What suffers though is the rest of the Big Hero 6 team members. They’re dumped on us at the start of the movie as classmates of Tadashi with clues to what their powers or abilities will be later. Their appearances throughout as a unit with next to no real individual character traits that stick in the mind. Okay so there’s the hippy one and the gothy sarcastic one but it’s stock, seen it before stuff. Despite their absurd nicknames – all Japanese influenced (except for Fred) like Wasabi, because of course – I can’t really recall names to faces for the most part after watching the movie. There’s no unique individuality to them that’s what I am saying. I know it’s an origin movie but these lot don’t really feel like a team either. There’s no team up with one another’s powers or exchanges that sells you on this lot as a unit. Their powers are certainly unique though with a cycling/discus enthused girl, a fire breathing monster suit and – my favourite – an infinite bag filled with gel balls. I do feel like I’m nitpicking but, thinking about it, there’s probably more than enough here for that boy and his robot film they’re really trying to tell the story of. Just focus on that.
Maybe I am being over harsh because at the end of the day Big Hero 6 is not aimed at me. It’s a kids movie plopped out by the Disney machine to make money and entertain, which it undeniably does. It definitely tries doing too much for the sake of it rather than realising what level of greatness it already has in front of them. The charm of Hiro and Baymax coupled with some unexpectedly moresome character development is the winning aspect here. Just don’t expect a great deal outside of that & the ridiculously good CG animation and it’s a solid winner.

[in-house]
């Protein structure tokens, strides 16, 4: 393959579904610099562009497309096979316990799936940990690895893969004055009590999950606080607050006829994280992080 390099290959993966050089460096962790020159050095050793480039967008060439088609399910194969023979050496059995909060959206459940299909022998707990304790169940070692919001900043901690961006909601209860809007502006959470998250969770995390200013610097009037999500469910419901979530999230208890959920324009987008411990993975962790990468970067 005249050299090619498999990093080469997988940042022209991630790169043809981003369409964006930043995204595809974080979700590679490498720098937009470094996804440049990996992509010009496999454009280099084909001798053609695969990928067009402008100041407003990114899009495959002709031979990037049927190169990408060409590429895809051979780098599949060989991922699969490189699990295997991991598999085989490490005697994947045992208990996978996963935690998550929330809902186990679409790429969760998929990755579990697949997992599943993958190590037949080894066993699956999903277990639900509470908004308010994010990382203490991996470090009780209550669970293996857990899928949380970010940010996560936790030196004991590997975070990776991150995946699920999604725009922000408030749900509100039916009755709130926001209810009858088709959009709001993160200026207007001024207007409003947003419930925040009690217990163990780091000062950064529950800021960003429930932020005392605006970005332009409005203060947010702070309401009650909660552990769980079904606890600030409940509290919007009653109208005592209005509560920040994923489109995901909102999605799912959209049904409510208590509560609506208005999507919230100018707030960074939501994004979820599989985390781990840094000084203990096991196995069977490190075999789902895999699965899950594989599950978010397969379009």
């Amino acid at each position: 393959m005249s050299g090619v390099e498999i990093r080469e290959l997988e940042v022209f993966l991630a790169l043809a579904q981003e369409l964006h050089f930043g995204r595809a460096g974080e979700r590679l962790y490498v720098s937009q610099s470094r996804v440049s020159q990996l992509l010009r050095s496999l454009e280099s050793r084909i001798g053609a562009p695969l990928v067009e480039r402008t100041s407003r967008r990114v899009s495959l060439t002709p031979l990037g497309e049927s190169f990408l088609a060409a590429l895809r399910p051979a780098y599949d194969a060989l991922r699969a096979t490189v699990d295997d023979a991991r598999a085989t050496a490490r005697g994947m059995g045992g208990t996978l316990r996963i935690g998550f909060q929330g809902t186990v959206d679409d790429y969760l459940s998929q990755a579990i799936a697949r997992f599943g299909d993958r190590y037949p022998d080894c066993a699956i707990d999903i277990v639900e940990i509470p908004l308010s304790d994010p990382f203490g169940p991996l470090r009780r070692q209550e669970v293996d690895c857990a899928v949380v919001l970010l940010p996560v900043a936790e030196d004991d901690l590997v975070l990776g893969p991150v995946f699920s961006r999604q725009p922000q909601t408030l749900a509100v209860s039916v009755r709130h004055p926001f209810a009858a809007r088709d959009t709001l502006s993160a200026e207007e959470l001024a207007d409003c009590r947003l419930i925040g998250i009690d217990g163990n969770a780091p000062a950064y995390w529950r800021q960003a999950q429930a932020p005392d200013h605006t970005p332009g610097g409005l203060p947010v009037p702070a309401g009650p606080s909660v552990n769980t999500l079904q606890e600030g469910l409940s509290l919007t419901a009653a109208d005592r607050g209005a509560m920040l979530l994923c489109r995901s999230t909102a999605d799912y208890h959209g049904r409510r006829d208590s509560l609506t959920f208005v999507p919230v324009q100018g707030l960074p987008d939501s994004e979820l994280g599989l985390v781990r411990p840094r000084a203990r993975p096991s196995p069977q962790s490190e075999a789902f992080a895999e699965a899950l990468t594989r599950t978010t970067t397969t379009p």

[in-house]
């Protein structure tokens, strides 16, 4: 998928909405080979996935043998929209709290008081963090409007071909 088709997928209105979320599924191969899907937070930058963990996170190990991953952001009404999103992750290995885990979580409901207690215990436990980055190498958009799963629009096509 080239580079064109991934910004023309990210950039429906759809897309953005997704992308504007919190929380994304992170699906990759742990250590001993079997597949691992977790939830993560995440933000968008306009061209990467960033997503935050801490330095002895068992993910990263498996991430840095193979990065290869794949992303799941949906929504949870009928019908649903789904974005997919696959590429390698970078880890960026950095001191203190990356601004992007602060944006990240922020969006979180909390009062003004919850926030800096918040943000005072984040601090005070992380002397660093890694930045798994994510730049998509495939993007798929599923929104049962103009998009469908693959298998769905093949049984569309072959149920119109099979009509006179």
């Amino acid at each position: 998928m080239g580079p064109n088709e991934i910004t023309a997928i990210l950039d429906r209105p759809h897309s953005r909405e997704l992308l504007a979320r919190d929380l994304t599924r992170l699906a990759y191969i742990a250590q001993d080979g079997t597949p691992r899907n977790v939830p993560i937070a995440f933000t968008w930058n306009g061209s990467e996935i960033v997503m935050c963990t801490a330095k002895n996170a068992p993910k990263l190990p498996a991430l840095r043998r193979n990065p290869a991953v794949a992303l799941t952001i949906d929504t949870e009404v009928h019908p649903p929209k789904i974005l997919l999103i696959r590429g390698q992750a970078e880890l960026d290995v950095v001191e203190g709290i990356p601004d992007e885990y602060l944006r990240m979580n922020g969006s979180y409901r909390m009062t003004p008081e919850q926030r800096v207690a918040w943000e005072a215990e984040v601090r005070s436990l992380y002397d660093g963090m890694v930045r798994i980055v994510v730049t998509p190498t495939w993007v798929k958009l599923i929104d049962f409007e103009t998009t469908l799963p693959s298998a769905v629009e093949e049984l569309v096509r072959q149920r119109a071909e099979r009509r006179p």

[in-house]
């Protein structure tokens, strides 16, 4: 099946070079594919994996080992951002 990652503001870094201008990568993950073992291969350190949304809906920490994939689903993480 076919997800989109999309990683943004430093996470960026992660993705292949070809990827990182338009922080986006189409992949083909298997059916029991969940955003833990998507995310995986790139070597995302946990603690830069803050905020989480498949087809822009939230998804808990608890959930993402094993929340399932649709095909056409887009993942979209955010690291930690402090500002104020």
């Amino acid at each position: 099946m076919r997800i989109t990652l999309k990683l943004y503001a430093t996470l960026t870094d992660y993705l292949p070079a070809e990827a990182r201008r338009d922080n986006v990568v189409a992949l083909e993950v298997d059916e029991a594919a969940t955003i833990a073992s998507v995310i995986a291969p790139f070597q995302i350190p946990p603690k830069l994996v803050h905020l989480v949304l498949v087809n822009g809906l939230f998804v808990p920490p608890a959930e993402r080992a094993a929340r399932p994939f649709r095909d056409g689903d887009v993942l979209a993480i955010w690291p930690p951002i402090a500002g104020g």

Whilst the cinematic release of Big Hero 6 was meant to be in 3D, there’s no let down in the high production values in this 2D Blu-ray transfer. It’s full glorious 1080p High Definition and it is rather lovely just to soak up all the quality on offer. The numerous bright neon lights of San Fransokyo along with the numerous states of Baymax shine a resonating warmth that I haven’t experienced in a long time. Everything is sharp and clear which is all you need a family animation such as this to succeed as a home media release.
I’m all for diversity and you’re definitely getting it with this Blu-ray. Of course it’s probably just to make localisation for various European languages cheaper (i.e. in less releases) but we get not only English & English descriptive but also Portuguese and two different dialects of Spanish. They’re also 5.1 DTS Digital Surround sound which is impressive as let’s not jarring difference made with so much audio content on disc. The addition of English 7.1 DTS-HD Master Audio as standard makes for a superb audio package as the suitably futuristic soundtrack and sound effects really hit the ball out of the park.
Typical awesomeness as you expect from a Disney animation home media release. The highlight is a 15 minute documentary presented by cast member Jamie Chung that goes in depth into the origins of the movie with tonnes of name crew talking heads from both Disney & Marvel and genuinely intriguing aspects into the filmmaking side. A short doc on the animators’ input into the movie as characters is pretty fun, alongside the usual deleted scenes, Disney sneak peaks and trailers. Oddly missing is crew commentaries and given the excellence in the talking heads’ view in the aforementioned featurette is a glaring omission. Additional cartoons such as Mickey Mouse going to Tokyo are trumped by the usual ridiculous genius original short called ‘Feast‘ which about a dog’s changing eating habits as his owner’s relationship with his girlfriend develops. There’s the impression that something is missing from here but what is is definitely better than average, albeit a bit short.
The Bottom Line:
Despite some big nitpicks, it would be very hard to say no to another viewing of this stellar superhero entry to Disney Animation Studios’ catalogue down the road. Whilst being done before, Big Hero 6 pulls off that boy and his robot charm with much energetic abound and is pure unadulterated family fun. The sweetness of the picture and audio does the high animation production justice and the quality shines through, even if you have some doubts about the validity of the rest of the characters being there. Maybe I’m just bitter and annoyed that Baymaxs don’t exist fully yet… Otherwise, I am satisfied with his care.